Lymphoma is a cancer of a part of the immune system, also called the lymphatic system. Lymphoma may develop in many parts of the body, including the lymph nodes, spleen, bone marrow, blood or other organs.
Patients can be diagnosed with one of two main types of lymphoma: Hodgkin lymphoma (HL) and non-Hodgkin lymphoma (NHL).
HL most often spreads through the lymphatic vessels to nearby lymph nodes and is one of the most curable forms of cancer. It is not as common as non-Hodgkin lymphoma.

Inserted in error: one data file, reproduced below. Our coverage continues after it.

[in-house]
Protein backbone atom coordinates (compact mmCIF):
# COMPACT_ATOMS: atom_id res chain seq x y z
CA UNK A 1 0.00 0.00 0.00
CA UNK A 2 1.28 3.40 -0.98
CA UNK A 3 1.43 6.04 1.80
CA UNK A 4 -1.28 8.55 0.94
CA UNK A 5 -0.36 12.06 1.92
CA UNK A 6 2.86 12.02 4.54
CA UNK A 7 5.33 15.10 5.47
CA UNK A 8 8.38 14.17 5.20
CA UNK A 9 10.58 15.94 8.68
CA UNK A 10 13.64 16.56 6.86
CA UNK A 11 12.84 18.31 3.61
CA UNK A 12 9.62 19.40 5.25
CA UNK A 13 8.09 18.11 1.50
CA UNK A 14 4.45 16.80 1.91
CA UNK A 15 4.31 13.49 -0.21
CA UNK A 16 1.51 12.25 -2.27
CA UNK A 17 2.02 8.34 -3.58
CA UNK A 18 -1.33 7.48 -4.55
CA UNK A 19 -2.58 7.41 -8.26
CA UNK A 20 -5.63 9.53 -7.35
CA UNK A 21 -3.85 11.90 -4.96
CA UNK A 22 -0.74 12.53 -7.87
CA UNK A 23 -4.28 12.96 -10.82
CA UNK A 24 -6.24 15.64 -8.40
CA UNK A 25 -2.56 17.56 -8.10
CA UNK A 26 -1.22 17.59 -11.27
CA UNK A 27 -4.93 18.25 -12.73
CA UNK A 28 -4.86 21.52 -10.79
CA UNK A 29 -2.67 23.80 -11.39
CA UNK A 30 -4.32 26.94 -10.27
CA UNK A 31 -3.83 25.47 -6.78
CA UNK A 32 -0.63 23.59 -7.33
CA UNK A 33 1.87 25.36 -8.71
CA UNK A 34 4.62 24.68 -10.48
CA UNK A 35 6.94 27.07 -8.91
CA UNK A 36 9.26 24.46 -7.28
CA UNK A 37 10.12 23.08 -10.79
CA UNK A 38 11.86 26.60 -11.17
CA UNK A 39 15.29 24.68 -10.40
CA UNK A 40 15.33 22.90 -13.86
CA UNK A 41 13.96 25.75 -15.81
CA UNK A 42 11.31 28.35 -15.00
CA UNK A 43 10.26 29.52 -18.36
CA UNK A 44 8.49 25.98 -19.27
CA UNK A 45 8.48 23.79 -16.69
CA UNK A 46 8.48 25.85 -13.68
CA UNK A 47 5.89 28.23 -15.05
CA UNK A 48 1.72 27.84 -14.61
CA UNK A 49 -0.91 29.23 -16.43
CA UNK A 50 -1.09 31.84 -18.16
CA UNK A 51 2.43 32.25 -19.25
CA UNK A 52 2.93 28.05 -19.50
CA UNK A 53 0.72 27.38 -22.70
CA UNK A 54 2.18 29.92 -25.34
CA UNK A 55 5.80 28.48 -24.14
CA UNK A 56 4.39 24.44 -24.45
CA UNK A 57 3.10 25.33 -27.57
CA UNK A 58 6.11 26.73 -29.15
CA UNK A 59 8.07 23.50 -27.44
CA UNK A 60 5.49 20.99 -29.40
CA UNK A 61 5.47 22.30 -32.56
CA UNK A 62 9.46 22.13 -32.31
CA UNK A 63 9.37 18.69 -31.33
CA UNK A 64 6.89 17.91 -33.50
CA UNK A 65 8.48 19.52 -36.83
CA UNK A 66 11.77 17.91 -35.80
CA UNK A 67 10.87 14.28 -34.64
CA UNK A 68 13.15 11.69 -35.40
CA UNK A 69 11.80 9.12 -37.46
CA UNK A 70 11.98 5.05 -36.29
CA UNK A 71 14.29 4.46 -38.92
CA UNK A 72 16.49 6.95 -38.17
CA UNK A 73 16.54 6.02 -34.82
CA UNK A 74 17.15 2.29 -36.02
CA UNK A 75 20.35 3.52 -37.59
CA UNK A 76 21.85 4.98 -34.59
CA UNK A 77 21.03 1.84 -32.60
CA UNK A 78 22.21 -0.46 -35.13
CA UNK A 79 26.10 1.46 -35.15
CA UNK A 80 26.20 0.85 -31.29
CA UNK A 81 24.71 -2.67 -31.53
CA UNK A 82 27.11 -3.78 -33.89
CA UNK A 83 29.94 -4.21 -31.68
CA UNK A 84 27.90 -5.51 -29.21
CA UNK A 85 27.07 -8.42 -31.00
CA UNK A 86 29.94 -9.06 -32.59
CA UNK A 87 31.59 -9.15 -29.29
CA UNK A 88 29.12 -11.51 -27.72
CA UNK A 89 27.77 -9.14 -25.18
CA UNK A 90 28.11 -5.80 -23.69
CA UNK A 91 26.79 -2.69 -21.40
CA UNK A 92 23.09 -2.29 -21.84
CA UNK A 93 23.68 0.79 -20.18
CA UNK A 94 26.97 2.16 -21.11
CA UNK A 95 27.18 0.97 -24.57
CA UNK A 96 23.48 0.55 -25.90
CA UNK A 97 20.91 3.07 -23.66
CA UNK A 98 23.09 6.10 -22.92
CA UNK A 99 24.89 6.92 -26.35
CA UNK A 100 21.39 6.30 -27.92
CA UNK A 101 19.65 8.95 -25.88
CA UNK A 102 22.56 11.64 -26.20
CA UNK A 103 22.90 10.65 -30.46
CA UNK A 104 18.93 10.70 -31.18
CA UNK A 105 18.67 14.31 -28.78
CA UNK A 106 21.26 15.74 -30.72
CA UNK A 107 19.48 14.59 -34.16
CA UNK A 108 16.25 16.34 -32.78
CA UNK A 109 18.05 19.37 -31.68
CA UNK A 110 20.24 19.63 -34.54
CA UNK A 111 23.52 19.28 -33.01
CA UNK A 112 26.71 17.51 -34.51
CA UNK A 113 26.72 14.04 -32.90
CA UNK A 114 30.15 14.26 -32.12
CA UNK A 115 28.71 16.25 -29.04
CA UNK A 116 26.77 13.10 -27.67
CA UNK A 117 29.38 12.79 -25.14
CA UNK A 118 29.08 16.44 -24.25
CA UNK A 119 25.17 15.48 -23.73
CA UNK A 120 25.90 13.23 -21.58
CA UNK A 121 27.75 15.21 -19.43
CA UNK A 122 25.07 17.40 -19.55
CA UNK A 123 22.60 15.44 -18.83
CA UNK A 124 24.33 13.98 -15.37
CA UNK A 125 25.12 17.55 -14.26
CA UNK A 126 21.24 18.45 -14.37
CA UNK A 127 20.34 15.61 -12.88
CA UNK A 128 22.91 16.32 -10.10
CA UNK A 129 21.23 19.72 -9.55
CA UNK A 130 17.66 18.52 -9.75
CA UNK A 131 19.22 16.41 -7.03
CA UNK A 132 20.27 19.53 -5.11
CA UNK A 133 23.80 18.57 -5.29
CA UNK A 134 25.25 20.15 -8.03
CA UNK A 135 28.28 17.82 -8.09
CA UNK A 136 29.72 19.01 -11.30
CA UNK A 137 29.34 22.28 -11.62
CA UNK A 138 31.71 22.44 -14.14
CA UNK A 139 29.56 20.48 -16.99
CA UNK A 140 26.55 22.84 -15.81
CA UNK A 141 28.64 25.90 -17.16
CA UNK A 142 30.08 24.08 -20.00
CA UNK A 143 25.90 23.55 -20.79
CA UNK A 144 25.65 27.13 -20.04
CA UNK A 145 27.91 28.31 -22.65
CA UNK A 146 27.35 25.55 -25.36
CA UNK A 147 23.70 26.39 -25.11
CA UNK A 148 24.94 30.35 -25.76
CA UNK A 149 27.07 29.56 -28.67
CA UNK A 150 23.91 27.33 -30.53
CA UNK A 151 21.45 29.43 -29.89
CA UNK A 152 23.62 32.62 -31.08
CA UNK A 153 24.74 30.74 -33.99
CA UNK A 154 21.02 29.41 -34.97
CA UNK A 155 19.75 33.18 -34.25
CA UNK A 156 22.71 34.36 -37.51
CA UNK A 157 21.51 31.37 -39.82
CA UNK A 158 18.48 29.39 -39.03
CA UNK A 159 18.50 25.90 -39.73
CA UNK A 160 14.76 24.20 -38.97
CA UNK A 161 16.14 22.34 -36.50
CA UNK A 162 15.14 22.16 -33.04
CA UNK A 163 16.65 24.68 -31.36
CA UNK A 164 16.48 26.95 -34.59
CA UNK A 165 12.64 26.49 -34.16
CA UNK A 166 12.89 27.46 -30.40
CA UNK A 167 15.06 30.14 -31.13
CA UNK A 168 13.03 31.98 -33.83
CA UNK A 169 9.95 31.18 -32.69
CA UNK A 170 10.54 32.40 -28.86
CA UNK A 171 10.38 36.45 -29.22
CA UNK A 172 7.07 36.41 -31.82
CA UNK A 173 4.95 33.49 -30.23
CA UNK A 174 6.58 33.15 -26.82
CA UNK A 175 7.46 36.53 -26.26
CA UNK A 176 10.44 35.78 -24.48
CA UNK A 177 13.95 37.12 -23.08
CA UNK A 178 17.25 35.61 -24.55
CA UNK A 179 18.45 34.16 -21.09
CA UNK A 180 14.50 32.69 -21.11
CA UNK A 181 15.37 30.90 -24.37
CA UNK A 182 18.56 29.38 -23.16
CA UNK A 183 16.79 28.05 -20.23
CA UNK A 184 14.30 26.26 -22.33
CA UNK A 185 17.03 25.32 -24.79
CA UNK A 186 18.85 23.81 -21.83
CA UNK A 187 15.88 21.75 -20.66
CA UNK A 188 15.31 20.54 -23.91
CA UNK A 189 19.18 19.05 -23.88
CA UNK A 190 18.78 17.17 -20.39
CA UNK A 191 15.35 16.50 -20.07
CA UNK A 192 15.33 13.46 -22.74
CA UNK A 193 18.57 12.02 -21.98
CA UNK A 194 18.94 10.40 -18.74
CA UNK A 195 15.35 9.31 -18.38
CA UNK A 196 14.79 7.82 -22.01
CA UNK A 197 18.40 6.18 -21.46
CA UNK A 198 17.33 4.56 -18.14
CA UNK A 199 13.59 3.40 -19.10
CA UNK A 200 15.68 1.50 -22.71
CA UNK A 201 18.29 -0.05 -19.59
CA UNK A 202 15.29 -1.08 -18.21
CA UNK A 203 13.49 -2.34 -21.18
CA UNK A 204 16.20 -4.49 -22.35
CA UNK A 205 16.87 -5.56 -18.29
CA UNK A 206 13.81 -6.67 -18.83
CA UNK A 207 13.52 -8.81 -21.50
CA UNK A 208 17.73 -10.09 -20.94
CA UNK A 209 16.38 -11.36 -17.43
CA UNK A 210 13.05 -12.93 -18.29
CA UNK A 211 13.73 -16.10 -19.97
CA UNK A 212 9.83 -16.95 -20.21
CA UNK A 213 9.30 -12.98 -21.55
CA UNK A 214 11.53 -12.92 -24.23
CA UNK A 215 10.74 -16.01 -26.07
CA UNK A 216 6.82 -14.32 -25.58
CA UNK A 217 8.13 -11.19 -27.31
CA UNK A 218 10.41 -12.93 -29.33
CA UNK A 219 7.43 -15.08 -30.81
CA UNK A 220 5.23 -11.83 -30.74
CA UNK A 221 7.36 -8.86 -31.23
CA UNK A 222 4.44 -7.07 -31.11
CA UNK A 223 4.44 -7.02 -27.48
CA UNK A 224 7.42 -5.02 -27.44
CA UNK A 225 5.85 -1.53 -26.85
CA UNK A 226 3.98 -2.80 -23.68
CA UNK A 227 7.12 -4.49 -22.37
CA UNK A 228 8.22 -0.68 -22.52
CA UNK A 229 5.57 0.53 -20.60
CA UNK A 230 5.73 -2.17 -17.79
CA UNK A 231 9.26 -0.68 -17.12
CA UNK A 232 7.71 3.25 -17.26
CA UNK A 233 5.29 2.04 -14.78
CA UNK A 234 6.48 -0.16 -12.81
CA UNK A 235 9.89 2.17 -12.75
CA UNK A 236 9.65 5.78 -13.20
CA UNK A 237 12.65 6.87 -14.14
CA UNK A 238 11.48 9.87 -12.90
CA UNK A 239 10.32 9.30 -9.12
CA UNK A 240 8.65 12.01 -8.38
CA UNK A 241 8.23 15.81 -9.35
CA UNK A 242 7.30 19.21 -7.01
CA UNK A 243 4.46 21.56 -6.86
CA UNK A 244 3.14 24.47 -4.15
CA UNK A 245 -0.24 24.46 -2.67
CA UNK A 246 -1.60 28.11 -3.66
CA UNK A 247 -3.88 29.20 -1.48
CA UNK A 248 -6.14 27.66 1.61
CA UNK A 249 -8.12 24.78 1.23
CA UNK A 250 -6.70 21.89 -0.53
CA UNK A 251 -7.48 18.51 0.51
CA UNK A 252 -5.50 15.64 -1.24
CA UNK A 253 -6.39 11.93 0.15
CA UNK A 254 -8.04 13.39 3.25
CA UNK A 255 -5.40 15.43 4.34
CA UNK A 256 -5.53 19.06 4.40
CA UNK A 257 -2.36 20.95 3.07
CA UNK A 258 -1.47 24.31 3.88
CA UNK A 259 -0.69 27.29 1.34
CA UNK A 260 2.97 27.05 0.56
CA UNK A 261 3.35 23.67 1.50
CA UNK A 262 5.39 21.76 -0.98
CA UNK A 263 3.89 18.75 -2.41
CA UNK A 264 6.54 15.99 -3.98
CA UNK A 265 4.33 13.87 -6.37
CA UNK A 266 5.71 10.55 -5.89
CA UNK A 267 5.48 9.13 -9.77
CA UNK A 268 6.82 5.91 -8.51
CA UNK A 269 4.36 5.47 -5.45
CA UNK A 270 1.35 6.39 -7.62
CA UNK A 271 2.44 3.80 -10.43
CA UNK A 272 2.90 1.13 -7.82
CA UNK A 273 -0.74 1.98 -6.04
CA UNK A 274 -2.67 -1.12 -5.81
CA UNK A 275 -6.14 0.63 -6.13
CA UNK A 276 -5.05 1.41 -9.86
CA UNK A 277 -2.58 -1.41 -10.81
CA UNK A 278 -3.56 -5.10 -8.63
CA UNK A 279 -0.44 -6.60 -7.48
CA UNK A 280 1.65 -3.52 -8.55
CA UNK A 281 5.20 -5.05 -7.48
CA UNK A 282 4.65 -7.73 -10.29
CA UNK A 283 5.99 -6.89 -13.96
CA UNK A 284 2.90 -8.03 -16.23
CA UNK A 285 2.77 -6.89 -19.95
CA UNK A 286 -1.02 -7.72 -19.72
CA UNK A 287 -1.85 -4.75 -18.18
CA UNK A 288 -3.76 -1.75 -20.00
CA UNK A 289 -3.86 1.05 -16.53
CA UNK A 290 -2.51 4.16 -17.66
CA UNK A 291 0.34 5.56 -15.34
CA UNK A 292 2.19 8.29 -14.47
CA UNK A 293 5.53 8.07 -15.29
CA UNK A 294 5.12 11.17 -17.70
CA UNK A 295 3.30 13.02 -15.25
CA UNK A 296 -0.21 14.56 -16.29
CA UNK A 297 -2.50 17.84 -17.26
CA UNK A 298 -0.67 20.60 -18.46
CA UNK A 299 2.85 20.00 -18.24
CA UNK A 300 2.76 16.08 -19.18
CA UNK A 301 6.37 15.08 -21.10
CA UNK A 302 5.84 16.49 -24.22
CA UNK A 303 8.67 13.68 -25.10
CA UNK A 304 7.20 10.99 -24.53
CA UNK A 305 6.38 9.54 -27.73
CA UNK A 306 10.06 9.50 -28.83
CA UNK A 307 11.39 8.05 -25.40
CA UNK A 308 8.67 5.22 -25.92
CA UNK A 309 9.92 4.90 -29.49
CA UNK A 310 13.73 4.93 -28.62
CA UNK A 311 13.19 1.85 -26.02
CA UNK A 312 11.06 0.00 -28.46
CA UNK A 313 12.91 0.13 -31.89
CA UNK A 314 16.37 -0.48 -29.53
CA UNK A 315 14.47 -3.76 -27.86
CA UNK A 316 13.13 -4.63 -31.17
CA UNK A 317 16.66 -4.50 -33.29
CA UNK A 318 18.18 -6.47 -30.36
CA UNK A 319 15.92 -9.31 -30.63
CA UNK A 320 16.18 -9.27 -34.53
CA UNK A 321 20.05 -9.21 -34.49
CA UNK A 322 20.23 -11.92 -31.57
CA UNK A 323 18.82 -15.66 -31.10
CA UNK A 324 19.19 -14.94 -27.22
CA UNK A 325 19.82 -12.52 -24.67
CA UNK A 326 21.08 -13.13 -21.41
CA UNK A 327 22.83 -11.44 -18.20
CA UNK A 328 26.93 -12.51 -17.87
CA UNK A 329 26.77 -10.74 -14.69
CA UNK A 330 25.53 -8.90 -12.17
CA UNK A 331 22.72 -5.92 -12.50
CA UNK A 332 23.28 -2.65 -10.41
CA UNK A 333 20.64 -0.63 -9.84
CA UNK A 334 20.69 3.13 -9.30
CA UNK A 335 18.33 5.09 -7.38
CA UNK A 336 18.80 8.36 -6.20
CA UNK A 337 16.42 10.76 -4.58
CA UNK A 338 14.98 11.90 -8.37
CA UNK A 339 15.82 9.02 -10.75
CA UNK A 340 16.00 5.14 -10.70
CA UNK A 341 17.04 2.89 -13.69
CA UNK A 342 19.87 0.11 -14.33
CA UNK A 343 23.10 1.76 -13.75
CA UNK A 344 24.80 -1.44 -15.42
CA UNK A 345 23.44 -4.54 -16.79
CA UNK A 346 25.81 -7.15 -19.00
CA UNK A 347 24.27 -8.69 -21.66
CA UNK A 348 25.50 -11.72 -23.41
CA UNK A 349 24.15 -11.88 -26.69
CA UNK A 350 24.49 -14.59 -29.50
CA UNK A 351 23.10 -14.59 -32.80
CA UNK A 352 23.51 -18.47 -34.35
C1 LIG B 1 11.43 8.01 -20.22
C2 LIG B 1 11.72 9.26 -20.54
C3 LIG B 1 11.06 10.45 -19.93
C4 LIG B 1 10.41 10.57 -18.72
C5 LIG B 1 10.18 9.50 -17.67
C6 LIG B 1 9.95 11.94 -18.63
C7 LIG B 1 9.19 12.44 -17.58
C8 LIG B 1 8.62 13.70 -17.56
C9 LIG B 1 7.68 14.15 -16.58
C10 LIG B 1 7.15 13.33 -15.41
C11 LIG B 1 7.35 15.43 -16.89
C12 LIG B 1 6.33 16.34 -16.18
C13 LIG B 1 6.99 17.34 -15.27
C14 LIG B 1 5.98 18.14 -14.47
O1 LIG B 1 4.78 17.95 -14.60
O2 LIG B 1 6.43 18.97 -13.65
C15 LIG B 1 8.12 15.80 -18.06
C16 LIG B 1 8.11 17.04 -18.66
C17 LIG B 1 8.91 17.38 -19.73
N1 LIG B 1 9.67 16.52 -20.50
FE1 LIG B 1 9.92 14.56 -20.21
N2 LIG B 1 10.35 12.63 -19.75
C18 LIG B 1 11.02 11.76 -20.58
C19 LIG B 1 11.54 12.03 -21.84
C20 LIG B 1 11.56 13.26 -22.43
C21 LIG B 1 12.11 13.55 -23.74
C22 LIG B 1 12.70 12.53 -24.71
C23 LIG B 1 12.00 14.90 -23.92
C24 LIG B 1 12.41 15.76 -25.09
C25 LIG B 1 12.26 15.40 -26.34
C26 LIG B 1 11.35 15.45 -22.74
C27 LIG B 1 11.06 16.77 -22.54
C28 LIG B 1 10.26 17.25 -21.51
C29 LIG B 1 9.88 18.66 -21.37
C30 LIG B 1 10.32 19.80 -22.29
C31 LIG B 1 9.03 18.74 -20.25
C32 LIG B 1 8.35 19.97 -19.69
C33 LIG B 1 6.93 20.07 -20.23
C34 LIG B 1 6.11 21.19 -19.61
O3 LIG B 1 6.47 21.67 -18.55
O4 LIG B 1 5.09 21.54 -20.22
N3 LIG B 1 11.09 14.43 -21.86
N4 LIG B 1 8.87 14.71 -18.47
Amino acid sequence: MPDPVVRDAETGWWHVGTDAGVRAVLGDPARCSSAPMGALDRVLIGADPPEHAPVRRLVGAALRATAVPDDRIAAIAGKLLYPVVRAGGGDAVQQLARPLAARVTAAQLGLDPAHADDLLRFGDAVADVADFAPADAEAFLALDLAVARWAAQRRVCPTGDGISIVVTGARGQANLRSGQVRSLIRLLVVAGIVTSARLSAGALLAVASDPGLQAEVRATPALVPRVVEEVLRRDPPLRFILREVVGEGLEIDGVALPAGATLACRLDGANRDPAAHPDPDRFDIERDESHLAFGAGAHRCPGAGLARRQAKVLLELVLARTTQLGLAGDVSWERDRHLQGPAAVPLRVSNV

In NHL, white blood cells called T cells or B cells become abnormal. There are more than 61 types of NHL.
The Hematology/Oncology program at Sentara offers a multidisciplinary approach to the diagnosis of lymphoma as well as leukemia and other blood disorders. The team meets biweekly at cancer conferences to collaborate among medical oncologists, radiologists, pathologists and other members of the team.
Read more about lymphoma on the Lymphoma Research Foundation website